• WB warns of asset-price bubble in PH


    Washington-based lender World Bank warned that the country’s strong credit and construction boom presents elements of an asset-price bubble.

    In its “Global Economic Prospects” report for 2014, the multilateral agency warned that four countries—Cambodia, Lao PDR, Myanmar and the Philippines—in the East Asia and the Pacific region of a possible price-asset bubble.

    “The strong credit and construction boom presents elements of an asset-price bubble in the four countries that could unwind in a disorderly fashion if not managed prudently,” it stated.

    The multilateral agency said that the sustained increase in remittances and foreign direct investments (FDI) flows also continues to put upward pressure on the currencies of the region, especially in the Philippines, which is likely to hurt competitiveness.

    The government earlier said that it is seeing a more robust remittances and FDI inflows for 2014 on the account of the reconstruction efforts on areas affected by Super Typhoon Yolanda. Cash remittances from overseas Filipino workers are seen to reach P23.6 billion, growing 5 percent this year, while FDI inflows was estimated at P2.6 billion.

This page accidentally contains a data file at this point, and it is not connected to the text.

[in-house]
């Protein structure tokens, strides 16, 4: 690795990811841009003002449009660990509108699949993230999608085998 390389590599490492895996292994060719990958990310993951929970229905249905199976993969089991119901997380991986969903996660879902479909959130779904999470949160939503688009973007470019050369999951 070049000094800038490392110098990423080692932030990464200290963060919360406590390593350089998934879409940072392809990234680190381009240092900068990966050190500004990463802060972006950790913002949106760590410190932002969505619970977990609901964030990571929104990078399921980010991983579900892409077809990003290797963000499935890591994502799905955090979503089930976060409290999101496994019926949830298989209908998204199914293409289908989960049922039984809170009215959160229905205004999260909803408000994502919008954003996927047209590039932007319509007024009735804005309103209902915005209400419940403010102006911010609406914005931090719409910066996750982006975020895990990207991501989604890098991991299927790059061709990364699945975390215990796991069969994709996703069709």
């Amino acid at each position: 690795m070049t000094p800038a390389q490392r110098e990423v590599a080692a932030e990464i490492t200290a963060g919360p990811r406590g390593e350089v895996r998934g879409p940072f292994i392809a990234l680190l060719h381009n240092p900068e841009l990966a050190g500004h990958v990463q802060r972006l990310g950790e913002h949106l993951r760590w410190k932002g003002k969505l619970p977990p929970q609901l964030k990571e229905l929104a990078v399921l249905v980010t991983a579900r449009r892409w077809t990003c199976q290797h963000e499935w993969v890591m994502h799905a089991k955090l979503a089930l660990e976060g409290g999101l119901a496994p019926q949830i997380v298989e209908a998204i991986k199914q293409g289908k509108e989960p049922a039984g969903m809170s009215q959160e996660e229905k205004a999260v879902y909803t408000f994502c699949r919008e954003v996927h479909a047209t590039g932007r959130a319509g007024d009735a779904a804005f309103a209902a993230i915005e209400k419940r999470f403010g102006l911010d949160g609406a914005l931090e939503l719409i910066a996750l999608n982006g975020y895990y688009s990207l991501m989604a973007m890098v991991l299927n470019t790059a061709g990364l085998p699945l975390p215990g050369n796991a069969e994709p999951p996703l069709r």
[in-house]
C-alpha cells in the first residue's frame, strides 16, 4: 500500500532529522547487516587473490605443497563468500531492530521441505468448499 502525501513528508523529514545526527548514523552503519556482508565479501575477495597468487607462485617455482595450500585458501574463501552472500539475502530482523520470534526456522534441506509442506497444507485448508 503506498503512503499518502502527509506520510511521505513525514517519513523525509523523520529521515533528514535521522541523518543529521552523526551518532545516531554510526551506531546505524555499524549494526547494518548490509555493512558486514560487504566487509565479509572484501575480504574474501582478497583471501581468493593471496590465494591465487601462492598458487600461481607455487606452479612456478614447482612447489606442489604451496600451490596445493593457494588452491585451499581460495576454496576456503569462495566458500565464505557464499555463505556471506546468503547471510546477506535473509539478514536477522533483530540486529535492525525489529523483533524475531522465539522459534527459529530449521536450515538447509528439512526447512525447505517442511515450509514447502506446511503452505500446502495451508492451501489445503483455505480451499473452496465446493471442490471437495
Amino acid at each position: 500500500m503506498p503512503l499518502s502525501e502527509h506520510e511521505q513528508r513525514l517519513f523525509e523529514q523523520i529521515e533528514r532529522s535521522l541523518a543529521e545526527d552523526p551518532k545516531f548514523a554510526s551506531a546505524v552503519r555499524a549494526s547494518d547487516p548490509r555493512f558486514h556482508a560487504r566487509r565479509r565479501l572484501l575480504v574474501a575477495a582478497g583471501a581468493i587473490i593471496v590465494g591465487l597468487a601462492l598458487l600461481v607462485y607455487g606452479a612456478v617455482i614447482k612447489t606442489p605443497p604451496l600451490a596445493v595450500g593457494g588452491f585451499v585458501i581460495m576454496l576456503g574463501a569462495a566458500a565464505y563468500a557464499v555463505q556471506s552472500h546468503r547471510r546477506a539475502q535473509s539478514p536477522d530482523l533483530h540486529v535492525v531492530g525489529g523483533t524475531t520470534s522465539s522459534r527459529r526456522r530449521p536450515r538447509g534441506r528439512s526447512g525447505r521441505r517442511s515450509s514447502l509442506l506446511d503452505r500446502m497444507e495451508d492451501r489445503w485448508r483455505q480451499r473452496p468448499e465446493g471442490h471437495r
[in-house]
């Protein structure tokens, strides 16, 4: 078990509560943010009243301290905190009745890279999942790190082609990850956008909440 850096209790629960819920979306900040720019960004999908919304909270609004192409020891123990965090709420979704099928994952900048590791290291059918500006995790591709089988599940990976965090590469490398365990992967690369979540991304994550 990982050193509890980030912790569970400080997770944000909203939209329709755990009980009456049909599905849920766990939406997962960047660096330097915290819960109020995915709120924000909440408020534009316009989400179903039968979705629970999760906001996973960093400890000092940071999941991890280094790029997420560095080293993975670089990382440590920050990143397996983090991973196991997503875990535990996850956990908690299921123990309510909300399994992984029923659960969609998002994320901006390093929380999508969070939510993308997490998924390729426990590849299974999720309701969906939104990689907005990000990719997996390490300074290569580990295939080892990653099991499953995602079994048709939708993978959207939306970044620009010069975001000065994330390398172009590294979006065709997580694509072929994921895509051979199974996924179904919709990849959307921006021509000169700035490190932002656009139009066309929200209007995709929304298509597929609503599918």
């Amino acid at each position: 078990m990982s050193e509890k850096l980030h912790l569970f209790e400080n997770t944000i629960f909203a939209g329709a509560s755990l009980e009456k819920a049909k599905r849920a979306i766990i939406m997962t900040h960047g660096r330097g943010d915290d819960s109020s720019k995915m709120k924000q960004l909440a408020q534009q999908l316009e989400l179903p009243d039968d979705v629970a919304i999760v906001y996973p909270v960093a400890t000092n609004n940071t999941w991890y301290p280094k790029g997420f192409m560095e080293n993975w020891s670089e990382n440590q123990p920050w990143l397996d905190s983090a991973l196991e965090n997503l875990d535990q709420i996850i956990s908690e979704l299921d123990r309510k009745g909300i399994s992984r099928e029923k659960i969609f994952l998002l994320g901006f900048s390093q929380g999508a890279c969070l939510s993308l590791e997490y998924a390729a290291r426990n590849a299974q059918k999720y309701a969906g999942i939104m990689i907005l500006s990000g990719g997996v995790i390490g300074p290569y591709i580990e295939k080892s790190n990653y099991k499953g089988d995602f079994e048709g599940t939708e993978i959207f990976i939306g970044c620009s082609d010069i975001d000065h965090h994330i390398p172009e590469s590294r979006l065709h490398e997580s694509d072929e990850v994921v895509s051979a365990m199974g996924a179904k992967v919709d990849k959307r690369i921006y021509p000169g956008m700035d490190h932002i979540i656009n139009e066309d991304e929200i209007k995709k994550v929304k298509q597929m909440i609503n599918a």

“In the Philippines, there is increasing need to undertake structural reforms and rebalance the economy from its excessive dependence on consumption, while at the same time prioritizing investment, to rebuild the typhoon—stricken portions of the economy,” the report said.

    The lender added that careful management of fiscal levers in the Philippines may be requested to direct spending toward the affected areas of the typhoon and away from overheating sectors elsewhere.

    For 2013 to 2014, the World Bank said that the country’s economy, as measured by gross domestic product (GDP), is estimated to grow by 6.9-percent before slowing down to 6.5 percent, respectively.

    It also said that the reconstruction efforts in Central Philippines reflect an ongoing construction boom.

    Growing by 7 percent in the third quarter of 2013, and 7.4 percent in the first nine month of the year, the government is still confident that the Philippine economy will grow within its 6-percent to 7-percent target for 2013, despite the negative impact of the typhoon.

    Furthermore, the World Bank report said that the reconstruction efforts in the Philippines would also support the growth in the East Asia and the Pacific region.

    The World Bank expects overall growth in the region to stay flat at about 7.2 percent in 2014 and ease insignificantly to 7.1 percent in 2015 and 2016 to 5.7 percent.

    “A temporary acceleration of regional growth [excluding China]in 2015 to 5.7 percent partly reflects reconstruction efforts in the Philippines,” it said.


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